African showcases sow seeds for long term successes
‘All eyes on Africa’, as the front cover of this edition of IBN says: for numerous reasons the continent - which remains the world’s most neglected and under-estimated - has been at the forefront of our minds lately, underlying the decision to give this edition its particular emphasis.
The FIFA World Cup brings extraordinary attention and focus not just to a host country and culture, but to its wider environment. The wonderful sporting skills on display play out in the world’s media against a backdrop of opinion and commentary on the struggles against poverty, food crises, corruption and suppression of freedoms. It is also heartening to see so many African success stories being highlighted to give the complex picture of African realities a depth that is closer to the truth.
Our African Regional Forum Conference, held in Cape Town, South Africa, in March, was a landmark event for the IBA in Africa, in both attendance and scope of subject matter. It illustrated in the variety and range of its sessions how the commercial arena, with all its great opportunities of trade and natural resources, is so closely interdependent on wider issues of peace, justice, the rule of law and the more material aspects of essential infrastructure. The World Bank, it was noted, estimates that Africa has an infrastructure financing gap of approximately US$35 billion per year. The consequences, of course, are so much more than financial. The Economist’s recently published tables of the countries in the world with the lowest life expectancy record that no less than 39 of the 40 countries at the head of this list are African.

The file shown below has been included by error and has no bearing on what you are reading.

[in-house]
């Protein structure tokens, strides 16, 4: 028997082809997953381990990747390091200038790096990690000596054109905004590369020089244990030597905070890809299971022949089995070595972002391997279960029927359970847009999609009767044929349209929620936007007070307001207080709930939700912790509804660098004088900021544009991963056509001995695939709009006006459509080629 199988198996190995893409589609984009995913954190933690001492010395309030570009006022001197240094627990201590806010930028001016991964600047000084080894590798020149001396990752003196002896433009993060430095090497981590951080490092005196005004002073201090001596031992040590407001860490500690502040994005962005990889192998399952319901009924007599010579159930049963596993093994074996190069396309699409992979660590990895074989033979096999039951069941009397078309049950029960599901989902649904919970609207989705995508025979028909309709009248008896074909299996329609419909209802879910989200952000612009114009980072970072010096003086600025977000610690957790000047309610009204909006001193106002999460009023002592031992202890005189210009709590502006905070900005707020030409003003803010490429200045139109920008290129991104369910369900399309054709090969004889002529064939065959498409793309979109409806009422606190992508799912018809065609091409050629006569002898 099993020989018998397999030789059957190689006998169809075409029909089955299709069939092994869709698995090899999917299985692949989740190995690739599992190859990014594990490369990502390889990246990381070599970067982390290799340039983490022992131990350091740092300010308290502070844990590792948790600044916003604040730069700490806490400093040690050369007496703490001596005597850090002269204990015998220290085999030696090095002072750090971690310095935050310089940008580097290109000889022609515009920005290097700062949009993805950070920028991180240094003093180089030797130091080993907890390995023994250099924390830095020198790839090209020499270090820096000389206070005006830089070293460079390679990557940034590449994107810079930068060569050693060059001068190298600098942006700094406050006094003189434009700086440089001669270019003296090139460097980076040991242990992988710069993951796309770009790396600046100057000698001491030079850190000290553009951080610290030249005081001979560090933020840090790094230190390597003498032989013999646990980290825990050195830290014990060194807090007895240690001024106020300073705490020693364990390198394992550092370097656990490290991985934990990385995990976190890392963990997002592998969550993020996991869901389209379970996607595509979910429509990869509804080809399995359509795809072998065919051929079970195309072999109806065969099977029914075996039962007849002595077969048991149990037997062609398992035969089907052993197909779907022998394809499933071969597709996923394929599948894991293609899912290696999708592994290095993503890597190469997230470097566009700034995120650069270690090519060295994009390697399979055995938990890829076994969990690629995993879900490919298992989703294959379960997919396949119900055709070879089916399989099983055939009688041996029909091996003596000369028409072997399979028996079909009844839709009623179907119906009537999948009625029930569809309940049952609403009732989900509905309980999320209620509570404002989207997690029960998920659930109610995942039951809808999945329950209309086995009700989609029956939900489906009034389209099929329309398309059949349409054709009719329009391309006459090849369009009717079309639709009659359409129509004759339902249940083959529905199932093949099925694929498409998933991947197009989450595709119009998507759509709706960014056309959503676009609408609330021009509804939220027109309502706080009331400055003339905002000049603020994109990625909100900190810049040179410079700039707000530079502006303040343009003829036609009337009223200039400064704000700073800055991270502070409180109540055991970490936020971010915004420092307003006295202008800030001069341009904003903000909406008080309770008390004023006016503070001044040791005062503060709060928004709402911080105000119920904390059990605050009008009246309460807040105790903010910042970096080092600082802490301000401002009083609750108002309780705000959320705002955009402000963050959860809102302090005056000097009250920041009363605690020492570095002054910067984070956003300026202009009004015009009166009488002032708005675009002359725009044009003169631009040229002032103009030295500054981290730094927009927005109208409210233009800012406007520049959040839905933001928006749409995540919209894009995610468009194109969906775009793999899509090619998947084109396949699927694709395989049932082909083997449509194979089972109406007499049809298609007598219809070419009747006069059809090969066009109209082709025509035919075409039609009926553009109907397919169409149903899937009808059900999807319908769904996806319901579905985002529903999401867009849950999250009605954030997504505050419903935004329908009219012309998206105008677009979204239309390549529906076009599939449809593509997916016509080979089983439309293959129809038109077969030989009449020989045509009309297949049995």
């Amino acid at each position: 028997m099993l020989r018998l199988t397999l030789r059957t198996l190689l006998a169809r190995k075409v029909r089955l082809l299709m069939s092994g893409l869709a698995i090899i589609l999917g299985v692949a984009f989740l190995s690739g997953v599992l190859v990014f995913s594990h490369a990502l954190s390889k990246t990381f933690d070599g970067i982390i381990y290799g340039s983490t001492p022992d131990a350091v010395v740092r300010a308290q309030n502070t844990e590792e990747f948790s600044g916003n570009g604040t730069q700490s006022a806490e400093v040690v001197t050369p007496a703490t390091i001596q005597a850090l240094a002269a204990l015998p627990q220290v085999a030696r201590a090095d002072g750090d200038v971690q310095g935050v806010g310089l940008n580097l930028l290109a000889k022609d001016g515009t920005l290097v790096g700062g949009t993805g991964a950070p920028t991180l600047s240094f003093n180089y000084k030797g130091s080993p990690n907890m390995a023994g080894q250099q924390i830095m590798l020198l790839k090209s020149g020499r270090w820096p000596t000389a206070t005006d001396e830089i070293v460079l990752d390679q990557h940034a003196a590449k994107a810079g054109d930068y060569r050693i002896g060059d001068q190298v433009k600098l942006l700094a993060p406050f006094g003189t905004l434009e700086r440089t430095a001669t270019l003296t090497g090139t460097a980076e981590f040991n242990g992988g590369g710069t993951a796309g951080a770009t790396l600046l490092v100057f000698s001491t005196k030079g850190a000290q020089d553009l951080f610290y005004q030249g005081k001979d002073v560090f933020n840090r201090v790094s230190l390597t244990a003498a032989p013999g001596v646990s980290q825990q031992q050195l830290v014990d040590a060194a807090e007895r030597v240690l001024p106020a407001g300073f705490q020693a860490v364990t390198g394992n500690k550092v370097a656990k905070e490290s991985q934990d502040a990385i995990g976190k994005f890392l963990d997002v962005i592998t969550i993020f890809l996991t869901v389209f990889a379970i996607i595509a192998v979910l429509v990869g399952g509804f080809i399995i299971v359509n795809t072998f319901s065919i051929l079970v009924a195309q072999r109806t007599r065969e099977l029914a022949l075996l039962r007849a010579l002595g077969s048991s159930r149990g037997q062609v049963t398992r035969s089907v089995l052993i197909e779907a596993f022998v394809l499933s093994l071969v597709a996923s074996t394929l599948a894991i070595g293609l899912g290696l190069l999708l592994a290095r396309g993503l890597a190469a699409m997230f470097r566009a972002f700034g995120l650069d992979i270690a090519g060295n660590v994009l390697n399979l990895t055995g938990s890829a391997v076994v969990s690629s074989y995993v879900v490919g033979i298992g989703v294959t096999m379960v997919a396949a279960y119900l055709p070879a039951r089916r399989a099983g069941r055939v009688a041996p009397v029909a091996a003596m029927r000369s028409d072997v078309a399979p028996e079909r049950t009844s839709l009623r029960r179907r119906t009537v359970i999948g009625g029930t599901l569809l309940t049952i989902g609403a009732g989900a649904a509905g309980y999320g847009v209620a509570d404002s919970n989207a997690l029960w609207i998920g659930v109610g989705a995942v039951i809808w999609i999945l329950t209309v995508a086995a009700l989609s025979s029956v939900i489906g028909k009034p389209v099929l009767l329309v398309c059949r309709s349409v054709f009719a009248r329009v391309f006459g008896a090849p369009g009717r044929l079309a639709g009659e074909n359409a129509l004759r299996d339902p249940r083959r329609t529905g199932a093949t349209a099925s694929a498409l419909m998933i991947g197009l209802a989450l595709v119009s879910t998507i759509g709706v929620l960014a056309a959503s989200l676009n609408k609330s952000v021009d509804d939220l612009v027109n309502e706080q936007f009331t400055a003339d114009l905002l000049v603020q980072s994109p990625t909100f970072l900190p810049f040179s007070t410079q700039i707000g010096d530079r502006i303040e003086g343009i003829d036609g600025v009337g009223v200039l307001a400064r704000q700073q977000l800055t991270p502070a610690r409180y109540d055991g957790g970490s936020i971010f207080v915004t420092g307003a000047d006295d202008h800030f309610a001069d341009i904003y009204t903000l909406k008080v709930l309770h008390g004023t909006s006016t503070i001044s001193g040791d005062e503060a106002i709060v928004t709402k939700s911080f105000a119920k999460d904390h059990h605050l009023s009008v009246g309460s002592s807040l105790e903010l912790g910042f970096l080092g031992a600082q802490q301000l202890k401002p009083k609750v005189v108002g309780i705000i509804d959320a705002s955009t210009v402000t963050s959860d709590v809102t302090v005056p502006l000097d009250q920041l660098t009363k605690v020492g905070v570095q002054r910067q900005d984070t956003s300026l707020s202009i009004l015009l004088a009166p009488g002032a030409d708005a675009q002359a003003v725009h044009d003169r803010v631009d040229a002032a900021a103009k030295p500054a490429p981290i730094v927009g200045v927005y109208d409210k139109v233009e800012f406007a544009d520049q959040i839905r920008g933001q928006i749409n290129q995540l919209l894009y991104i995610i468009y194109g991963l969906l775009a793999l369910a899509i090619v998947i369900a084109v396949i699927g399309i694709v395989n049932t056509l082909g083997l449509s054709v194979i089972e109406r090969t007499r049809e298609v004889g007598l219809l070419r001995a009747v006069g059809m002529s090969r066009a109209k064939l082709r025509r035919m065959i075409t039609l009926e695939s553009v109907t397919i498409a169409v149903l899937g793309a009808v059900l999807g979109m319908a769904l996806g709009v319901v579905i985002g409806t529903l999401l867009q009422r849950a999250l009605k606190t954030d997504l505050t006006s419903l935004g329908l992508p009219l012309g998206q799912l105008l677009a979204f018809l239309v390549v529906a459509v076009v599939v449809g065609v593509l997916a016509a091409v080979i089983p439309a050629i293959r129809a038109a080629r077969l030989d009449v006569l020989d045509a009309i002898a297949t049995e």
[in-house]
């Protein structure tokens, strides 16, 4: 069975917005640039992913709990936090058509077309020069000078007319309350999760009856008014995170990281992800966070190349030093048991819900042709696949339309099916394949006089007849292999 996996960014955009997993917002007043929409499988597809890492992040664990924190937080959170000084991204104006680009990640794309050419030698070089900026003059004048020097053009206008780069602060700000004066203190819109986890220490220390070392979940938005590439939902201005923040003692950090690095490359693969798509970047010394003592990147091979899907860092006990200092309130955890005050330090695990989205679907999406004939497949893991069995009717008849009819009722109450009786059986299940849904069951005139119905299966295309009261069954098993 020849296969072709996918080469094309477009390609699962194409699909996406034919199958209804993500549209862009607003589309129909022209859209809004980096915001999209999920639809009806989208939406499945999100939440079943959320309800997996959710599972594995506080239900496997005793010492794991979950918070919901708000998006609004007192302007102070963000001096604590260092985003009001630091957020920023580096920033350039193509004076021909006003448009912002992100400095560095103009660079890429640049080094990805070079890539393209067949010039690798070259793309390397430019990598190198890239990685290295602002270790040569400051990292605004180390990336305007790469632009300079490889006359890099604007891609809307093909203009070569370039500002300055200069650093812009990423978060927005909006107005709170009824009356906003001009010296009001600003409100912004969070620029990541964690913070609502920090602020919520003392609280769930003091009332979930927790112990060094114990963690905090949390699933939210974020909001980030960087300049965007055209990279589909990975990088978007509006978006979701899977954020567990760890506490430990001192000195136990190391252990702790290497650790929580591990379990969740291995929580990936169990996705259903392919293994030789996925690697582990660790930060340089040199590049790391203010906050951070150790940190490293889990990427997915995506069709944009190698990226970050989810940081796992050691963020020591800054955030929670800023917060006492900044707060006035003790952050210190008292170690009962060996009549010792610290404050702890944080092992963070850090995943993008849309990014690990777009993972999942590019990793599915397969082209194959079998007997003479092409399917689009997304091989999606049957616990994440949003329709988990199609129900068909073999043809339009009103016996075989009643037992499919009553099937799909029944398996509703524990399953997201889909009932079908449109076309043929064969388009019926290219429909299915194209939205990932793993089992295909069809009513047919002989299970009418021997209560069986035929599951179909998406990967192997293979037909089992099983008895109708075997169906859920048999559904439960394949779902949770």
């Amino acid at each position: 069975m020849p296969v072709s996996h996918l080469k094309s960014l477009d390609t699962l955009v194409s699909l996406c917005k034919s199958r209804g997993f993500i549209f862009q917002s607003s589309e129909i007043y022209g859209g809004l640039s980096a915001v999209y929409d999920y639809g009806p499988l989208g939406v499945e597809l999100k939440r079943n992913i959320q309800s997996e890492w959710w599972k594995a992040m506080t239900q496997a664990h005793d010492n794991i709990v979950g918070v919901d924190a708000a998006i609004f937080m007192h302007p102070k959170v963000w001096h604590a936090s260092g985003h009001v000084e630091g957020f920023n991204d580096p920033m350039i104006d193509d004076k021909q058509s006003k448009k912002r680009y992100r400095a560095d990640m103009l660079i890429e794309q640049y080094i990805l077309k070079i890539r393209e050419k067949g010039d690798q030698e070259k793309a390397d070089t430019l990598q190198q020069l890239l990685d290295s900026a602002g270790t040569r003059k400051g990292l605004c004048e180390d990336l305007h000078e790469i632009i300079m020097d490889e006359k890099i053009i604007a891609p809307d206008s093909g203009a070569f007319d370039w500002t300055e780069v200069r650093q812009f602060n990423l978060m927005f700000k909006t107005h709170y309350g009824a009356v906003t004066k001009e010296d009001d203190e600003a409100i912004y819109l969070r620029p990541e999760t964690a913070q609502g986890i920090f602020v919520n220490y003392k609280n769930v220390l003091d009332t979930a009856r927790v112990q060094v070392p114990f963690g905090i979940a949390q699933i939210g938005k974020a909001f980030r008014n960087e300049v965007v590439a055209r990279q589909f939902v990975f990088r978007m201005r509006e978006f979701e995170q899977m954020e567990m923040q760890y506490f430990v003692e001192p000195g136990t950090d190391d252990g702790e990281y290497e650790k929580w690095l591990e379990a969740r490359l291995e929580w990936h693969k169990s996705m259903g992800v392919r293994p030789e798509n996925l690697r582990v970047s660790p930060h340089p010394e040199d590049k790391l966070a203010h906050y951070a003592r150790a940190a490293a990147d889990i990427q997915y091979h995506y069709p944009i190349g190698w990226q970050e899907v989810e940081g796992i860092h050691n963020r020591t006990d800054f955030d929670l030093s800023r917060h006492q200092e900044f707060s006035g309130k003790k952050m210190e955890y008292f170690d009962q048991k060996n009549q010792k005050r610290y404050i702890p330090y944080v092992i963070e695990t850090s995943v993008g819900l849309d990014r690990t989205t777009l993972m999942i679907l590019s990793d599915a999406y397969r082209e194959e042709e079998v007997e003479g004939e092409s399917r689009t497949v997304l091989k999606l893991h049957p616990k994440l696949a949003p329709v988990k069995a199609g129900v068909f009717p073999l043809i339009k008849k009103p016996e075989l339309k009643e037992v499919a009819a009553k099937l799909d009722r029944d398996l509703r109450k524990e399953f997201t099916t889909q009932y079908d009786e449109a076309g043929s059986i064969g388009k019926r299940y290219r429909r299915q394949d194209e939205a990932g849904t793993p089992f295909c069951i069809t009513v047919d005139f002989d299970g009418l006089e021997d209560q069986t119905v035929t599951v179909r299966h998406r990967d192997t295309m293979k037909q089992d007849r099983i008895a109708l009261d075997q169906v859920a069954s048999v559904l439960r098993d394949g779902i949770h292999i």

The Secretary General of the United Nations – as he was mandated to do by the 1998 Rome Statute, which created the International Criminal Court (ICC) – recently convened the Review Conference of the Court. This is an opportunity to take stock of the state of international justice, and strikingly, he chose to do this in Africa – in Kampala, Uganda. It was perhaps a response to a commonly expressed perception that only citizens in Africa are being indicted by the Court. However, with the exception of Sudan, African countries have actually requested the ICC’s jurisdiction. As the Court’s former President, Judge Philippe Kirsch, notes in his interview in this issue, African states were among those to recognise early the benefits such an international court might bring.
‘The commercial arena ... is so closely interdependent on wider issues of peace, justice, the rule of law.’
The ICC is still a young institution, and has to tread carefully and properly in establishing its processes and manner of operation. Much emphasis - including by the IBA through our dedicated office in The Hague, Netherlands - has been placed upon identifying potential improvements, as well as to encouraging wider engagement with the Court. For example, the IBA recently made a widely-publicised call for more female African lawyers to register to take part in the Court. They are much needed to provide appropriate support for the many female victims of cases being examined.
However, the real focus should not be on the Court, but the actions of State Parties to the Rome Statute, which ought to pass implementation legislation domestically, cooperate with the Court, and coordinate international pressure for arrests. Such actions are likely to contribute significantly to the long-term benefit of Africa, where indicted persons continue to go untried.
The IBA’s Human Rights Institute, for some of the reasons outlined above, continues to give prominence in its work to Africa. Our close involvement with many of our member Bars there has been especially rewarding – strengthening capacity in the Democratic Republic of Congo, Kenya, Malawi, Mozambique, Swaziland and Zambia, to name just a few. Beyond the temporary attentions of the world’s media, we will continue to work on the foundations, which we strongly believe will help enable the flowering of more African successes and celebrations in the years to come.
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